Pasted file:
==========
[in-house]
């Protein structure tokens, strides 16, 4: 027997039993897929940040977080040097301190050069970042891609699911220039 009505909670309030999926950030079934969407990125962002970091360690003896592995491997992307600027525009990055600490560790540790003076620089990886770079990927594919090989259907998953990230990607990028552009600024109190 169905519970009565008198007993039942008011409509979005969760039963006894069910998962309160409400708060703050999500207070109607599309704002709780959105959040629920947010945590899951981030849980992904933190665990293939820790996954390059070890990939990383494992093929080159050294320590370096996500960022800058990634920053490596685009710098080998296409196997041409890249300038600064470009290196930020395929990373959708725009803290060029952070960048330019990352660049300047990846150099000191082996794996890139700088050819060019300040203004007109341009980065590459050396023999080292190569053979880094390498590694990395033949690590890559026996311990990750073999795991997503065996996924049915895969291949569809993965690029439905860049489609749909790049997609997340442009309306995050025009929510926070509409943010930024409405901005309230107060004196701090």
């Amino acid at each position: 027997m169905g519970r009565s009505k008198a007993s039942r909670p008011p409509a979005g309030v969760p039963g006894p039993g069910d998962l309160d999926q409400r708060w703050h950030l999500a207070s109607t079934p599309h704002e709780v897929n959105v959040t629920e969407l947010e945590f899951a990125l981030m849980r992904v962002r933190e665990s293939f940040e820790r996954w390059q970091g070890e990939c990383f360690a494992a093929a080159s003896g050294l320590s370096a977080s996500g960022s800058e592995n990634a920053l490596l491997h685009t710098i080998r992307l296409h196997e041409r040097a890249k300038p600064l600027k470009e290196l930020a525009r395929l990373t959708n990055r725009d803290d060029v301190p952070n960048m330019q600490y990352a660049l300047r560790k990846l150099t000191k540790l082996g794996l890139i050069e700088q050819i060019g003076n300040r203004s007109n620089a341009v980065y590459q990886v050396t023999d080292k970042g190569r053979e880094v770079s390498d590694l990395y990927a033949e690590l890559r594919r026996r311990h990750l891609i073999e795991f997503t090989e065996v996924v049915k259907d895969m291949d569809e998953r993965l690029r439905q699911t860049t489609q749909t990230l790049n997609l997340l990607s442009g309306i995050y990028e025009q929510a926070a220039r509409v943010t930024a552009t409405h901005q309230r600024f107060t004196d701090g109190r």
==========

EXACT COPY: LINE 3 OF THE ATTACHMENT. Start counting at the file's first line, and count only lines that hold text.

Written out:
């Amino acid at each position: 027997m169905g519970r009565s009505k008198a007993s039942r909670p008011p409509a979005g309030v969760p039963g006894p039993g069910d998962l309160d999926q409400r708060w703050h950030l999500a207070s109607t079934p599309h704002e709780v897929n959105v959040t629920e969407l947010e945590f899951a990125l981030m849980r992904v962002r933190e665990s293939f940040e820790r996954w390059q970091g070890e990939c990383f360690a494992a093929a080159s003896g050294l320590s370096a977080s996500g960022s800058e592995n990634a920053l490596l491997h685009t710098i080998r992307l296409h196997e041409r040097a890249k300038p600064l600027k470009e290196l930020a525009r395929l990373t959708n990055r725009d803290d060029v301190p952070n960048m330019q600490y990352a660049l300047r560790k990846l150099t000191k540790l082996g794996l890139i050069e700088q050819i060019g003076n300040r203004s007109n620089a341009v980065y590459q990886v050396t023999d080292k970042g190569r053979e880094v770079s390498d590694l990395y990927a033949e690590l890559r594919r026996r311990h990750l891609i073999e795991f997503t090989e065996v996924v049915k259907d895969m291949d569809e998953r993965l690029r439905q699911t860049t489609q749909t990230l790049n997609l997340l990607s442009g309306i995050y990028e025009q929510a926070a220039r509409v943010t930024a552009t409405h901005q309230r600024f107060t004196d701090g109190r």